Walter Richmond Butler: an English arts and crafts architect in Australia
AffiliationArchitecture, Building and Planning
Document TypeMasters Research thesis
CitationsPlace, K. (2002). Walter Richmond Butler: an English arts and crafts architect in Australia. Masters Research thesis, Architecture, Building and Planning, The University of Melbourne.
Access StatusOnly available to University of Melbourne staff and students, login required
© 2002 Katrina Place
Walter Richmond Butler was one of a generation of English architects who were trained in an era when the Anglo-Catholic architectural philosophies of A. W. N. Pugin and the moral aesthetic ideals of John Ruskin were still severed and the might of the industrial age was scorned. Architecture was inspired by the theories of the Arts and Crafts and buildings were intended to be wholly suitable and respectful of their situation, yet remain idiosyncratic, inventive, adventurous and original. Properly designed, an Arts and Crafts building sat comfortably in its environment, whilst being comfortable to live in and beautiful to look at. In all ways, it was meant to touch the soul of mankind. For English architects Arts and Crafts was about embracing their Englishness, but for Australian architects it was more complex. Melbourne architects, who sometimes behaved in a manner more British than those in the 'Old Country', had no (acceptable) local vernacular to avail themselves of and only a small number of architects - Rodney Alsop, Harold Desbrowe Annear, Robert Haddon, Walter R. Butler – stood out from the many who only seemed capable of designing one Melbourne ‘Queen Anne' building after another. Throughout his life there were two men that Butler admired and respected above all others: architects John Dando Sedding and W. R. Lethaby. Sedding was a highly passionate, dedicated and influential architect and Butler served as his Chief Assistant for three years before he migrated to Melbourne in 1888. Sedding was primarily concerned with church architecture and this was ref1ected in Butler's career: his most refined, eclectic and spiritual buildings were erected for the church. Lethaby was Butler's contemporary but Butler always held him in high esteem. Lethaby and Butler had trained with the same architect in Devon (albeit at different times) and both ended up working in London: Lethaby was Chief Assistant for Richard Norman Shaw when Butler filled the same position with Sedding. The two were close friends and. along with Ernest Gimson, Sidney and Ernest Barnsley and Robert Weir Schultz, formed an important group of friends. They would remain an inf1uence on each other throughout their careers. The friendship between Butler, Lethaby, Cimson, Schultz and the Barnsleys formed a key coterie in the London Arts and Crafts movement. These men were passionate Socialists and architectural theorists. They worked and socialized together, travelled throughout England and Europe and moulded and refined each other's theoretical understanding of architecture. The career of each man was profoundly affected by this period of their lives. Interestingly, of the six, only two remained dedicated architects: Butler and Schultz. Lethaby became an architectural theorist and educator, whilst Gimson and the two Barnsley brothers focussed on furniture manufacture. The inherent difficulties that Arts and Crafts architects faced combining practice and theory were evident in the professional direction that each man took. Butler migrated to Australia in 1888. In Melbourne he was able to establish a successful practice, which catered for wealthy and exclusive clientele, in a relatively short period of time. He had become one of Melbourne's leading architects within ten years of arriving in Australia, attracting large commissions, dominated by houses for wealthy Victorian pastoralists and industrialists. His buildings were all influenced to varying degrees by Arts and Crafts theory and throughout his career he was constantly seeking a balance, both between Arts and Crafts theory and stylistic realization and also between his Socialist beliefs and working for his largely capitalist clientele. Butler's career was profoundly affected by World War I. The architectural profession had changed, as did the type of commissions, and the scale of commissions, that were available. More importantly, Butler's career changed because of the death of his son Howard, who was killed in June 19I8, only months before the Armistice. Much of the work completed by Butler's firm, which still attracted a sizable number of commissions, appeared to have been designed by his partners from this time. Walter R. Butler was an important and influential member of the Arts and Crafts movement in Australia; he was the most direct link back to the English movement with which he had been so close. 'However, rather than adapting his theories to suit local conditions, as Arts and Crafts theory would dictate, stylistically his work was derived from the picturesque, and Old English and ‘Queen Anne’ buildings as practised by Richard Norman Shaw. Butler remained at all times an English Arts and Crafts architect in Australia.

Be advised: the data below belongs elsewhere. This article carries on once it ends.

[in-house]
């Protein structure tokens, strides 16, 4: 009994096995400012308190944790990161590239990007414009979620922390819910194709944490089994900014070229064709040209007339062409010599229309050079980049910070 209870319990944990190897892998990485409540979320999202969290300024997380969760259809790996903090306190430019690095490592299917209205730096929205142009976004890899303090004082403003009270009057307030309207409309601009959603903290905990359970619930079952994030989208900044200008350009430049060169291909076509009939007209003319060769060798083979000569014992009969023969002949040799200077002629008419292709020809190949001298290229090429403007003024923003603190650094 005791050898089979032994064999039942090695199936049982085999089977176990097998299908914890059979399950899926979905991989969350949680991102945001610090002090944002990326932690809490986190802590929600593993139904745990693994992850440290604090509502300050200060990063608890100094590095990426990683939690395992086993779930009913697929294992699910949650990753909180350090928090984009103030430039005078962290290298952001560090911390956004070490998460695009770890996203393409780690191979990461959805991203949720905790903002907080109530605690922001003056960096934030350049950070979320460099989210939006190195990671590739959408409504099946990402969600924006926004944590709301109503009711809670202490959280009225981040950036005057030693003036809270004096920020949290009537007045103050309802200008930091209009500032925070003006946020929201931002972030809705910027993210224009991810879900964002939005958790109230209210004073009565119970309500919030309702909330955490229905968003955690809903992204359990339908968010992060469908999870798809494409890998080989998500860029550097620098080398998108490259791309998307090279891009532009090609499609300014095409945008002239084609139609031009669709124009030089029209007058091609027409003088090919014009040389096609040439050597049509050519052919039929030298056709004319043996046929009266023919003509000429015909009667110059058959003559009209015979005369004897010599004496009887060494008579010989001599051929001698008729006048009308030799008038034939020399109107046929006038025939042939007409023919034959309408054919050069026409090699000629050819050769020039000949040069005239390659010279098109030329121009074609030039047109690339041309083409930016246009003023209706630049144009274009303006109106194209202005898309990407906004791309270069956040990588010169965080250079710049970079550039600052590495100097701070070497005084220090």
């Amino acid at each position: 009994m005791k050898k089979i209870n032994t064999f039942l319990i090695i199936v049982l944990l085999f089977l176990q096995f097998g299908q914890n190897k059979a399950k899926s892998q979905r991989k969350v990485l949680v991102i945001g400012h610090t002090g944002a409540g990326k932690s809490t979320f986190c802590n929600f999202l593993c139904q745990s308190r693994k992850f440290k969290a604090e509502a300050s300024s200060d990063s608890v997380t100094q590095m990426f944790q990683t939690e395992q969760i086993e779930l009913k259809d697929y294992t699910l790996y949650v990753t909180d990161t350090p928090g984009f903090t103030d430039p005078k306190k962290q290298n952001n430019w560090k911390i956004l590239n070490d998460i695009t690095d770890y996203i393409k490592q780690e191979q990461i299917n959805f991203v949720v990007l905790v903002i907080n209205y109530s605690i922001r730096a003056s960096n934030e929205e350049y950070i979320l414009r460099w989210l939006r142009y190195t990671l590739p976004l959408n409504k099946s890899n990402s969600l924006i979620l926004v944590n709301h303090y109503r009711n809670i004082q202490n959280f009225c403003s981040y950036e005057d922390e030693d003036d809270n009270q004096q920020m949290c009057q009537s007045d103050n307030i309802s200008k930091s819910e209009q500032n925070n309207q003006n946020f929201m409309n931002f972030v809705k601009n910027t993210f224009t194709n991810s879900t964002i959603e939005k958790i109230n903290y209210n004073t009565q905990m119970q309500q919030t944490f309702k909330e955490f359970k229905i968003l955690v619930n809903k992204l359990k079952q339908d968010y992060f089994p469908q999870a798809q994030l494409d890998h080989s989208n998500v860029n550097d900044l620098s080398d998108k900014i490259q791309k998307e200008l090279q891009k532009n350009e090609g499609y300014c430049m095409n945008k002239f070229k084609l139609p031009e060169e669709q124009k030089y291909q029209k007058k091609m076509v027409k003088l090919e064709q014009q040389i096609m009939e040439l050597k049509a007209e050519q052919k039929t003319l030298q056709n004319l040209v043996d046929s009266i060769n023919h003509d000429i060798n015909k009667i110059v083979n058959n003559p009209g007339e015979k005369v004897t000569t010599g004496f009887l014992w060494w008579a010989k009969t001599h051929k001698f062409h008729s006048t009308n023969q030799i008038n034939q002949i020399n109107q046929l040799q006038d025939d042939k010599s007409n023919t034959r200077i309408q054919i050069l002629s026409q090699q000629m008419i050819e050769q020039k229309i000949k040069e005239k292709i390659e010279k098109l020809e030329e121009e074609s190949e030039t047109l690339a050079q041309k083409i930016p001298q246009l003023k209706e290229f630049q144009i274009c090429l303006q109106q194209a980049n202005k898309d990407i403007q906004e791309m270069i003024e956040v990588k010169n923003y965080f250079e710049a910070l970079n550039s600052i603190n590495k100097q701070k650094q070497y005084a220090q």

KeywordsWalter Richmond Butler; architects; Australia
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